There are certain days that don’t feel real.
We woke up on Saturday and I never felt quite settled. I couldn’t get comfortable in whatever chair I was sitting in and I felt compelled to pace around the house more than usual.
The hour for the funeral was approaching and the weight of its inevitability and meaning pressed into my chest.
I wanted time to slow down. I wanted it to pause and hold me in its arms for a while longer.
My father-in-law, Tommy, should have been half-jokingly saying, “I ain’t waiting on you all day!” while we attempted to scramble out the door in time. He should have been sitting in his green-striped recliner plucking a few notes on his banjo while waiting on us.
I shouldn’t be going to his memorial service.
That morning I walked into the kitchen to get some breakfast. The coffee pot was on and gurgling brightly.
Tommy and I always drank coffee together. When the four of us were camping at a music festival in central Illinois, he made coffee for the two of us every morning. When I was visiting family in Dallas a few years back for Thanksgiving he brought a French press and a bag of Community Coffee because he knew I’d want some. Every morning at work I pour myself coffee into a commemorative mug from Cornerstone festival, which he bought me every summer we went.
After he first got sick, Tommy couldn’t have any more coffee. He tried decaf for a while, but after so many years of drinking regular, decaf just didn’t cut it and he ended up giving it up altogether. He made me coffee once or twice after that, but eventually the smell was just too tempting for him.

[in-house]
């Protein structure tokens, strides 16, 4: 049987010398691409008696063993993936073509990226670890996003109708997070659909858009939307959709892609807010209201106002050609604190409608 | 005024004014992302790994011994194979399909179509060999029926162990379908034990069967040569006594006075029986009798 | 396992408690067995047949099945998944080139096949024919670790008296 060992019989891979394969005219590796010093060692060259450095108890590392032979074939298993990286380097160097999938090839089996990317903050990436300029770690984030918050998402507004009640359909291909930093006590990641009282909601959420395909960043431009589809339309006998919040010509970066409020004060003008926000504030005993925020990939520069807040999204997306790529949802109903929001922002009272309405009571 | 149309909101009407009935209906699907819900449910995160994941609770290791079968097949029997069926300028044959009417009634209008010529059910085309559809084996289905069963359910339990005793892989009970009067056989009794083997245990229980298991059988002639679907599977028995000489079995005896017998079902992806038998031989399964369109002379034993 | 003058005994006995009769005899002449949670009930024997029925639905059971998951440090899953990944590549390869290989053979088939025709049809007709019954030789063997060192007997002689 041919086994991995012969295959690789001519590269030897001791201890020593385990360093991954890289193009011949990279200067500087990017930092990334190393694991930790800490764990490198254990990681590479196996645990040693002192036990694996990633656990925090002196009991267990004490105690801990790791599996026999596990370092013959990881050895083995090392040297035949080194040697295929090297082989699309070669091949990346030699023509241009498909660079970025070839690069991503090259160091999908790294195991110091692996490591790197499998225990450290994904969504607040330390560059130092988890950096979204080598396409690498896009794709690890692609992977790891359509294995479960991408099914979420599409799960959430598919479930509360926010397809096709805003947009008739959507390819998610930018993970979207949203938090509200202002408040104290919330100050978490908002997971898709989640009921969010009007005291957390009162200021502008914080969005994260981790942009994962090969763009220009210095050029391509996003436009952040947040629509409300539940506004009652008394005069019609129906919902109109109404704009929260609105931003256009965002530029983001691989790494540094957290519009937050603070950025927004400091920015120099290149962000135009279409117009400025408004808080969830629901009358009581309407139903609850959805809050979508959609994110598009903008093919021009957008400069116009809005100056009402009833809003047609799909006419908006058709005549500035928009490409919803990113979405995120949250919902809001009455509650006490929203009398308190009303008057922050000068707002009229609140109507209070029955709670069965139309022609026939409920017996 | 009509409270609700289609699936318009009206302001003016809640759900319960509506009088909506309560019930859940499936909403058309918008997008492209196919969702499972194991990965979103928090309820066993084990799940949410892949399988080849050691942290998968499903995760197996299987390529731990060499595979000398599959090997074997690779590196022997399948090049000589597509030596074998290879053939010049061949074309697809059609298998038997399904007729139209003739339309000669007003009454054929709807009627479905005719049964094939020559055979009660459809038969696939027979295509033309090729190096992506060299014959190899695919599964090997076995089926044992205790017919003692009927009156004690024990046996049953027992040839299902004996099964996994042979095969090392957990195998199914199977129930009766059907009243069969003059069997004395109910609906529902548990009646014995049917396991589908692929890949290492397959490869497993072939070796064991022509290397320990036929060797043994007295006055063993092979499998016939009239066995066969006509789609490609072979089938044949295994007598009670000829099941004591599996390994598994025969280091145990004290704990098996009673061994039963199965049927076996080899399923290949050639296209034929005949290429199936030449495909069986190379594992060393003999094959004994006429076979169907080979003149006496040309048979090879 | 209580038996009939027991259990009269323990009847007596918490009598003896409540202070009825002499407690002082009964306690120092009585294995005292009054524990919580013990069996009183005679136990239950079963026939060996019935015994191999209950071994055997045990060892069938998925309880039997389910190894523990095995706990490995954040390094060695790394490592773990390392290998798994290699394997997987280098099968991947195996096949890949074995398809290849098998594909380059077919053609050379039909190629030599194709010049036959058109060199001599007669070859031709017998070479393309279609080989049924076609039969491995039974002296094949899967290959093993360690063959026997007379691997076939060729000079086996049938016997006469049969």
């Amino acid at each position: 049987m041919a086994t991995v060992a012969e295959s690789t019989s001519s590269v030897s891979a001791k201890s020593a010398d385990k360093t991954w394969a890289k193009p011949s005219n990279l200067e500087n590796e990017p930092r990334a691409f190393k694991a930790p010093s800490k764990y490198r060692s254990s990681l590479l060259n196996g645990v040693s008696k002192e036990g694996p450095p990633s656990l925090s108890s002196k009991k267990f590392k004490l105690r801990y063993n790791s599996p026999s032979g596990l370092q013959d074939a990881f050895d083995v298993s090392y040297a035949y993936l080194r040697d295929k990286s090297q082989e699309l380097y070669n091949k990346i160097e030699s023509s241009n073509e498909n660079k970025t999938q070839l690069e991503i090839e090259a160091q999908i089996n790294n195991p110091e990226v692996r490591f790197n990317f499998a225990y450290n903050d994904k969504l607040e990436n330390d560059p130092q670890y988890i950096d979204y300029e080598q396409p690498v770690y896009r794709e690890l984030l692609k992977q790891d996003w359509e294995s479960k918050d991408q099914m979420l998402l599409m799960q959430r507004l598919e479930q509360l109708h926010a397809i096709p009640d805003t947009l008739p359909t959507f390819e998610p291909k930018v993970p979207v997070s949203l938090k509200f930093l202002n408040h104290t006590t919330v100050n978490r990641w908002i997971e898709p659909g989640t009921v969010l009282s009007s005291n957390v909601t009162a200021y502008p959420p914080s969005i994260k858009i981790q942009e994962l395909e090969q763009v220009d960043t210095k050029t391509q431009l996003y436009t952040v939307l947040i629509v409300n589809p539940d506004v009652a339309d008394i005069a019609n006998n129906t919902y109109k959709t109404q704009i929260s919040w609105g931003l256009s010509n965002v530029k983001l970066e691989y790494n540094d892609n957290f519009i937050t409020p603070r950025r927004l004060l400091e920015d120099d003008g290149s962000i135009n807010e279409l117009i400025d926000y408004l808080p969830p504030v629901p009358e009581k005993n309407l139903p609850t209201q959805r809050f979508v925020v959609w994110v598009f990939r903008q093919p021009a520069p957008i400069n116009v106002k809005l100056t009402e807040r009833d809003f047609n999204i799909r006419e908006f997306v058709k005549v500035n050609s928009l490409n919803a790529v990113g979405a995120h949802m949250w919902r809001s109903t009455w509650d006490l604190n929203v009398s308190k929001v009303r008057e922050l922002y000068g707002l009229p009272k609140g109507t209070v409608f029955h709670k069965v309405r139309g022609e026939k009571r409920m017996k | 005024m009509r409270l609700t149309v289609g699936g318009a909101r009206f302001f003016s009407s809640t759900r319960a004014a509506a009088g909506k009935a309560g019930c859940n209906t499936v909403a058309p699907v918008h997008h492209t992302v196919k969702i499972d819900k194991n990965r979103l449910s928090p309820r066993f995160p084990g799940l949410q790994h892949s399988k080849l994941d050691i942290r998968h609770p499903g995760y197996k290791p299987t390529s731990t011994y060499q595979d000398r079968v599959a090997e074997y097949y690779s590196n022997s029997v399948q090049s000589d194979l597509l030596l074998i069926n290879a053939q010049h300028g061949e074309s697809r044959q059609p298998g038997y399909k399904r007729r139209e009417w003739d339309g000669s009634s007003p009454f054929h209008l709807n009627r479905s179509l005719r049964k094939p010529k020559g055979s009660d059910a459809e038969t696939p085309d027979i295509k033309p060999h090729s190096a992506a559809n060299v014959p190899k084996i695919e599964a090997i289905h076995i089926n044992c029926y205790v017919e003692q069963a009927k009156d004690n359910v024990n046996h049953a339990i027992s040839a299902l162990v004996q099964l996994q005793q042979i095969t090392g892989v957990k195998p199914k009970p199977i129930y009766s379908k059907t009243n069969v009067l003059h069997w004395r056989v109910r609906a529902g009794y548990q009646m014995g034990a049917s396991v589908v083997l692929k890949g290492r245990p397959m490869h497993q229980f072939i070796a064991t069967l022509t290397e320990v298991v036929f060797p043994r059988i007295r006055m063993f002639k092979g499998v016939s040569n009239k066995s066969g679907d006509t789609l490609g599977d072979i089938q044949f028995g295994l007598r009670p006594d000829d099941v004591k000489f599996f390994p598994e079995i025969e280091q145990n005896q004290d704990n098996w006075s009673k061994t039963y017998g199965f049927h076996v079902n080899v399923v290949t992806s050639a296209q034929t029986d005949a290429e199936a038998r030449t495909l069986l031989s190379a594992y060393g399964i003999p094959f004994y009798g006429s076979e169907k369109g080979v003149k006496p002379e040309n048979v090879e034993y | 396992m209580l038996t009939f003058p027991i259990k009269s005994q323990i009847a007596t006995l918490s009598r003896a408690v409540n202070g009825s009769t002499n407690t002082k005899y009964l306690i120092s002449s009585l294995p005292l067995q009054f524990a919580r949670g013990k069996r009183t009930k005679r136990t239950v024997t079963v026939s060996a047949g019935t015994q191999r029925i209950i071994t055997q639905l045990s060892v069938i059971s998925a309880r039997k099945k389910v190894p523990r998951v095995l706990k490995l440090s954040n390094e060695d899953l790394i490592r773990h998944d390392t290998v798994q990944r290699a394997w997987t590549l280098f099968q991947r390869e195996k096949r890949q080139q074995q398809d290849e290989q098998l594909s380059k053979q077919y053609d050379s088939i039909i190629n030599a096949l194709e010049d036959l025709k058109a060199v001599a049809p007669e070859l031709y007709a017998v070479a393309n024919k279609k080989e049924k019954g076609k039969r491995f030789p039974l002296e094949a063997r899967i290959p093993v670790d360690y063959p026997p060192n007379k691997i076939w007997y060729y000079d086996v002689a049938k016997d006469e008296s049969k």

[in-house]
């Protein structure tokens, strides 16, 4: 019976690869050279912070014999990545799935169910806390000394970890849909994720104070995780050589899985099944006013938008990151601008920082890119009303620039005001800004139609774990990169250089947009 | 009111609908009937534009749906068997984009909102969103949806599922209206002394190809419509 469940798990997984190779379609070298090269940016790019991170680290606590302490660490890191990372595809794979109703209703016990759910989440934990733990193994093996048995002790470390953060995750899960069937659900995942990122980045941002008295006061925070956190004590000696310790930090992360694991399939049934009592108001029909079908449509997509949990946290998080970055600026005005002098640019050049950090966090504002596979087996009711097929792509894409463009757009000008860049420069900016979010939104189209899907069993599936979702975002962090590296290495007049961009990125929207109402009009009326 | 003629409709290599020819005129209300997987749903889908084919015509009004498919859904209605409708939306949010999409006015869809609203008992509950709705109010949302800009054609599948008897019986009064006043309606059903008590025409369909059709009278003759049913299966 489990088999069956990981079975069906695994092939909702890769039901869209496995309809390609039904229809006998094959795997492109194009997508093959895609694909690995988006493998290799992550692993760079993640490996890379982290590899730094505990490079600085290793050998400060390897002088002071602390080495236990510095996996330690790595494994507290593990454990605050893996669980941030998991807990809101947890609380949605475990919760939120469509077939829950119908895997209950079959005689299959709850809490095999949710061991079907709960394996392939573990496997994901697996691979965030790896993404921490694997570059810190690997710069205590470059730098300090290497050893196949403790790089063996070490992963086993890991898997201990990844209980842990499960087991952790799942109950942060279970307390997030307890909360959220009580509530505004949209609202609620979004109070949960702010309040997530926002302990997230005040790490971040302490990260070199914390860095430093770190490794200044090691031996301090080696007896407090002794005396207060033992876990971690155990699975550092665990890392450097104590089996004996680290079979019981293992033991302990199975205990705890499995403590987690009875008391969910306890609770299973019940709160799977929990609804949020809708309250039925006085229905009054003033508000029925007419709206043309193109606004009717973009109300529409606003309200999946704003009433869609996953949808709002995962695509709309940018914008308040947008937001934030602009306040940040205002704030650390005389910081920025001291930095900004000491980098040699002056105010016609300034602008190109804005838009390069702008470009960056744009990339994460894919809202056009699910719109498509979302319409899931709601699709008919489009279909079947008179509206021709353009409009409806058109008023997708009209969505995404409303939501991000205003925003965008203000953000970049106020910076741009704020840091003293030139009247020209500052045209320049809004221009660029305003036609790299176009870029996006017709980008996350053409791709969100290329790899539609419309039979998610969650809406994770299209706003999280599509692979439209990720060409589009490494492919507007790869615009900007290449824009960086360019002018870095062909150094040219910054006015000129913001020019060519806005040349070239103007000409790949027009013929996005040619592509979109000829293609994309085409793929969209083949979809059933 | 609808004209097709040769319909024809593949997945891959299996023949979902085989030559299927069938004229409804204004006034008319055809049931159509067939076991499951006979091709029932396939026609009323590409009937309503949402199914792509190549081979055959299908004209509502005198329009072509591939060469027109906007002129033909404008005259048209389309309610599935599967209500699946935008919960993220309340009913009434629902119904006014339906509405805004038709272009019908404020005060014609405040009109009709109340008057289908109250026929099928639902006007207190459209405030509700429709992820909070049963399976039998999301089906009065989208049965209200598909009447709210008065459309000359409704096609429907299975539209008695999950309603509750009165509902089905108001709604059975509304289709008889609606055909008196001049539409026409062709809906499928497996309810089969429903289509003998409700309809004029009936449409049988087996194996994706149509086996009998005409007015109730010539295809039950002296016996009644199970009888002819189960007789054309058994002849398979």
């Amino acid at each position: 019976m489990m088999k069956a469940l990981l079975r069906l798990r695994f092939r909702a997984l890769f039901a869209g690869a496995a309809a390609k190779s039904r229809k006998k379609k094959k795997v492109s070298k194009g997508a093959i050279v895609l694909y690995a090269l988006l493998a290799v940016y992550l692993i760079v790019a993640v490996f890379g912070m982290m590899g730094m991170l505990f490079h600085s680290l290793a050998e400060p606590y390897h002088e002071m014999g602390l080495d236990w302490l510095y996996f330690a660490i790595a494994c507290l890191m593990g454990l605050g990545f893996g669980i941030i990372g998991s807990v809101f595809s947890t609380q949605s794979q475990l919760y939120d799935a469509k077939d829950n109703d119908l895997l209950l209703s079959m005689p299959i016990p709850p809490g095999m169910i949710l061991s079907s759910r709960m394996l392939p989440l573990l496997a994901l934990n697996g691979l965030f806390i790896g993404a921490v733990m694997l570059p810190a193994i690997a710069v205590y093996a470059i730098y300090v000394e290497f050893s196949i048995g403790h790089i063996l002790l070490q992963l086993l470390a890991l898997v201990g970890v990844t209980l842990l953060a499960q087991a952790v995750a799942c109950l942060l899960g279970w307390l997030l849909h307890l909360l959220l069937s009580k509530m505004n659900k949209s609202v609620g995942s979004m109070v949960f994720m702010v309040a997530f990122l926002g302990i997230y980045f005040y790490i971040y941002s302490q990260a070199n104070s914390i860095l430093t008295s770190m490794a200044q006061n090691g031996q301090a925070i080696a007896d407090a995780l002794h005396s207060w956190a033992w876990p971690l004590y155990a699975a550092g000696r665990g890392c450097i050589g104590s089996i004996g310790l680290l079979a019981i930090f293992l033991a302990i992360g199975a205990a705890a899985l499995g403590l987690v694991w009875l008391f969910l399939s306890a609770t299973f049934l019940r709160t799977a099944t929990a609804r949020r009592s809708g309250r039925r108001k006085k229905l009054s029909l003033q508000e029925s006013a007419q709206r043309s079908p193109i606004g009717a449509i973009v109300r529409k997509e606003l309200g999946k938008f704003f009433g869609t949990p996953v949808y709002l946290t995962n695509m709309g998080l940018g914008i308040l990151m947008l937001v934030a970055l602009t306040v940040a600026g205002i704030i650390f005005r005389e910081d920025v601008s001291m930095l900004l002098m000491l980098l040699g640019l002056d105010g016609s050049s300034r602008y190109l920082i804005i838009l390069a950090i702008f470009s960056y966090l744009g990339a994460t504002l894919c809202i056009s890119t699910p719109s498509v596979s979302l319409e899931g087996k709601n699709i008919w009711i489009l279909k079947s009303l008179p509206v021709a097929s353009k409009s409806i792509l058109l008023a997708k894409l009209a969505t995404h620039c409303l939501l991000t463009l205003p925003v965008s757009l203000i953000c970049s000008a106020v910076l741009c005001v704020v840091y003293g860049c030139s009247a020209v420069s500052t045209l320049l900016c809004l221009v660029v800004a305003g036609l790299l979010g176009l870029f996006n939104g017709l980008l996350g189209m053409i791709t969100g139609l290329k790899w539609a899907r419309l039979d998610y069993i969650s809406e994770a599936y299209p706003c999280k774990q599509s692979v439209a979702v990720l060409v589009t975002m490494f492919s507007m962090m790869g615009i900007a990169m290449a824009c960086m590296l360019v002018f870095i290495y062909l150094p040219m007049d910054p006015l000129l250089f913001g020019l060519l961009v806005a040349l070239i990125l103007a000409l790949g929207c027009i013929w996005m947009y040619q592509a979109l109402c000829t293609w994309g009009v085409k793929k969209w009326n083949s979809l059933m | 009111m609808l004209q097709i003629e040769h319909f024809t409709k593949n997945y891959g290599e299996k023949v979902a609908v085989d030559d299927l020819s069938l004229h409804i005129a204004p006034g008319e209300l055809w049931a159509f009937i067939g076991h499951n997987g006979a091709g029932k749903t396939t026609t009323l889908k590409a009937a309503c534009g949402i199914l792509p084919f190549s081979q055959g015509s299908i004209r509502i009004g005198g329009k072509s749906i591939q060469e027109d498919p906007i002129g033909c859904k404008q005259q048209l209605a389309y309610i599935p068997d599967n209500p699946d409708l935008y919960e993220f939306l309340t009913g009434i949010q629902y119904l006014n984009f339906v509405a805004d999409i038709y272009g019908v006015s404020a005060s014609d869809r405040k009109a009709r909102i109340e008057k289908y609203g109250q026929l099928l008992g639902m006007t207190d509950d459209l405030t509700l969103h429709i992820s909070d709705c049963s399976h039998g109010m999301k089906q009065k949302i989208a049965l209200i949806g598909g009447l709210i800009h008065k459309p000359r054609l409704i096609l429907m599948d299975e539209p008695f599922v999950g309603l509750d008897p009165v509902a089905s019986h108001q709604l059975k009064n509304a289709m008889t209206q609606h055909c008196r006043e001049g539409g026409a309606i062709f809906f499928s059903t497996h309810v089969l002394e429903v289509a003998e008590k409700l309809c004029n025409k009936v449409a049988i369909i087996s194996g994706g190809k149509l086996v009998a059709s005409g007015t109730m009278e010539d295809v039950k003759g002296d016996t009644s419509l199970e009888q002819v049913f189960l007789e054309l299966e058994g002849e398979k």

So even though the brewing coffee in the kitchen that Saturday morning was everything I needed and it was going to help me get through the next few days of grieving, it was just another symbol of his absence.
It seemed like an eternity before we could get ourselves in the car. While we stood in the driveway, a mild breeze brushed our faces. My uncle Bill looked up and said, “I am so glad the sun is shining today.”
We arrived at the church. It was a small southern Christian church nestled in a tiny town square. A sanctuary with pews, white columns and arches framed the stage, and squishy flooring that was either green or red. (I don’t remember.)
There were several white boards near the stage covered in photographs of Tommy. There were displays of CDs, instruments he made by hand, and other artifacts from his life on tables surrounded by flowers. Tommy’s bluegrass CD played over the speakers, his voice and plucked banjo notes floating in the air above our heads.
Tommy’s laughter wasn’t a booming one, but rather one that would catch you off guard. After delivering the perfect sarcastic remark or dead-pan joke you’d look over at him and his nose was crinkled, eyes lit up and he was holding his belly in a delighted snickering.
Steve said to me, “I knew he liked you when we got to Cornerstone and within five minutes you two had teamed up and were making fun of me.”
The service was beautiful. It was almost three hours of music and friends talking about his impact on them. One of my favorite parts was at the beginning of the service when Tommy’s best friend, Dan, played “Amazing Grace” on the saw. (Yes, like a tree-cutting saw.)
Dan put the saw in his lap, pulled a violin bow across the edge and bent the saw just so to play the individual notes.1 The sound reminded me of what a ghost or a flower might sound like if it tried to sing. Its whistling, timid voice sang into our cracked hearts. The simple and familiar notes of “Amazing Grace” were more potent than usual.
This was the only church, the only afternoon. We were alone and that saw was at the center of the universe. Time passed on behind us while we remained in a cocoon between loss and some kind of adjusted, new life.
1. It sounded something like this.
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